Photo by flickr user: Pikawil
His face is on South Park. His fist is on your nephew’s shirt. His name is all over the internet, and odds are you’ve seen at least one of his videos on YouTube. You know him as PewDiePie. Although you wouldn’t see him critiquing a painting or enjoying a sculpture on a regular basis, he does appreciate film and editing. Is he himself an artist? I wouldn’t say so, but some of the games he plays just might be art.
This is the final part in a four part series. If you missed my previous entries you can start reading the first part here!
“Art is an external manifestation by means of lines, colours, movements, sounds,or words, of emotions felt by man.”
“Art is the production of some permanent object or passing action, which is fitted not only to supply an active enjoyment to the producer, but to convey a pleasurable impression to a number of spectators or listeners, quite apart from any personal advantage to be derived from it.”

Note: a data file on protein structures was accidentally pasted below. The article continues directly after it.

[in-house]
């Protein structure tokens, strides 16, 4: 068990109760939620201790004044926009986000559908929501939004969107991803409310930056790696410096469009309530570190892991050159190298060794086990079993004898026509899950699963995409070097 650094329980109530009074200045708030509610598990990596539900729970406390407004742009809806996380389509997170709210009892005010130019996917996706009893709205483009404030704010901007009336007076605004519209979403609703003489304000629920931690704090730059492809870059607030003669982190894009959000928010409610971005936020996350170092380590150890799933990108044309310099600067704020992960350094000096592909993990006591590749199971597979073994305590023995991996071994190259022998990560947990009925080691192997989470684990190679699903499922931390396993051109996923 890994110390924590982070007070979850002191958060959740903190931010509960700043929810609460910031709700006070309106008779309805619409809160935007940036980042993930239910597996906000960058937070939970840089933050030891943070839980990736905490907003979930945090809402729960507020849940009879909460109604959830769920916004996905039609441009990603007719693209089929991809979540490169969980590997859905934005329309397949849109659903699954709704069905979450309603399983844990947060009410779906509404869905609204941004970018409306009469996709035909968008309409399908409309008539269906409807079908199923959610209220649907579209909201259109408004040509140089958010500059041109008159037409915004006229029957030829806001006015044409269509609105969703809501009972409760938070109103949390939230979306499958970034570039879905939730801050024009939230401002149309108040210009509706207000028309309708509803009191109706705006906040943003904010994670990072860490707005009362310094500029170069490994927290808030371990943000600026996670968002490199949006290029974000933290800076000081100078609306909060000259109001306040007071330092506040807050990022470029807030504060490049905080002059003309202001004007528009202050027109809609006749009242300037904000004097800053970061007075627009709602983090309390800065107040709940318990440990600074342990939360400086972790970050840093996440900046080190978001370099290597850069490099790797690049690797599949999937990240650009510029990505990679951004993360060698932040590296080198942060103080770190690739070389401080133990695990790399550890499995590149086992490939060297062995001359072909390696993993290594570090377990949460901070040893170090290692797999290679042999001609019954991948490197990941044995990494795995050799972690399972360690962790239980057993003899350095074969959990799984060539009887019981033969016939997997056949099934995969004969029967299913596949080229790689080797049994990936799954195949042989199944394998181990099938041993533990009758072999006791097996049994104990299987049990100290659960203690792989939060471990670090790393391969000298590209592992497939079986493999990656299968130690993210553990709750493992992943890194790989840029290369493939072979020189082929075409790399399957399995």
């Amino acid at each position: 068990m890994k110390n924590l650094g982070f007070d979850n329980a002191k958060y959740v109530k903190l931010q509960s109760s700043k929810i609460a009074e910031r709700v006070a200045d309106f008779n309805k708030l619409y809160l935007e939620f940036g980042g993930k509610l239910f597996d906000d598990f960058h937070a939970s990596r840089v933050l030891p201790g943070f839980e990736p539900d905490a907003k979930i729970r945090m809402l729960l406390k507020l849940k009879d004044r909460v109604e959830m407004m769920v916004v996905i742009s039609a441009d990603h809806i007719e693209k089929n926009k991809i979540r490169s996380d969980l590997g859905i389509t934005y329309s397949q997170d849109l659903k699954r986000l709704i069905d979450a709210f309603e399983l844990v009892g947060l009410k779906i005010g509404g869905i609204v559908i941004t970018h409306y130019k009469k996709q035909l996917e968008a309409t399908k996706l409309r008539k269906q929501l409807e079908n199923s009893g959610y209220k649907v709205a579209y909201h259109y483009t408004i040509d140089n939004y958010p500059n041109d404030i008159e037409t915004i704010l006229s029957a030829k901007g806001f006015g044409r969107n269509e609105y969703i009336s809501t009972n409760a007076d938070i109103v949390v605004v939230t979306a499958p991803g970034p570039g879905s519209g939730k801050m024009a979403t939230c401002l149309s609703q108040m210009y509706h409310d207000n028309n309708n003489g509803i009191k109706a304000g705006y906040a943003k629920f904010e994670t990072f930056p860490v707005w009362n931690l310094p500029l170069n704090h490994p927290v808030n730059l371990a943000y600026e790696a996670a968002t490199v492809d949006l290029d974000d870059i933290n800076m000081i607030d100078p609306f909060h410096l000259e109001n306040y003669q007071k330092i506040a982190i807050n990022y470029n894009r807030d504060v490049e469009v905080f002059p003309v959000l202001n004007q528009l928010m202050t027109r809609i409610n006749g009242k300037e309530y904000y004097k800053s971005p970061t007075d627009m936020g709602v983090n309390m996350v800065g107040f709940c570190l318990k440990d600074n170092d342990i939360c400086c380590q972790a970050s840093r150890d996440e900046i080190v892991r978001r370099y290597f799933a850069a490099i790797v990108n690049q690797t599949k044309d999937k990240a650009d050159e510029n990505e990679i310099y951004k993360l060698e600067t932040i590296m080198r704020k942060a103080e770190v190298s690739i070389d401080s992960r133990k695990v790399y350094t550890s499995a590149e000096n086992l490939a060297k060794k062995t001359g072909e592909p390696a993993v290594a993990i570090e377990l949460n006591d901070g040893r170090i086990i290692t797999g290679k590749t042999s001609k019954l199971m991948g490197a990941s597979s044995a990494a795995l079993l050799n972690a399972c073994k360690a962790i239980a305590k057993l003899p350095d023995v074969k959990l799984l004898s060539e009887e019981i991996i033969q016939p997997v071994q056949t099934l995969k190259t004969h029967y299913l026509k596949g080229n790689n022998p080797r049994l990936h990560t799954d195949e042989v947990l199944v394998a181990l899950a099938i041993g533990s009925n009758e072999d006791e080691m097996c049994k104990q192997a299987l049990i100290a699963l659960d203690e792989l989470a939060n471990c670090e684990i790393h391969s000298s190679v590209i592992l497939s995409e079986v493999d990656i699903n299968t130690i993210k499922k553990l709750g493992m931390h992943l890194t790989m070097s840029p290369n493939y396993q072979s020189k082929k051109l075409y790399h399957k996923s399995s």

Do video games fit into either of these definitions? Absolutely! Art is recognized by being primarily visual in the form of drawing, painting, or even dance. Eventually photography and film would fall under this umbrella definition of “Art” as well. So why not video games?
Video games are visual. In fact many games even have specific art styles that they draw inspiration from like the gothic Dark Souls or the chibi styled One Piece Treasure Cruise, two games that I have mentioned on this blog before.
Games also couple their visuals with both sound design and music. Whether it be the classic themes from Tetris or the Operatic Rock of Halo music can be just as iconic as the game that it was made for. Just listen to this song from Bioshock and tell me that it isn’t art?
What about the other definition? Do video games provide pleasure not just to their creators, but to an audience as well? Whether you play video games or not it is undeniable that they are enjoyable for many, many people for a number of reasons. Some people play MMOs to make friends. Others play platformers to challenge themselves. A great deal of people play games for escapism from the tedium of day to day life and so on… Entire communities develop around games.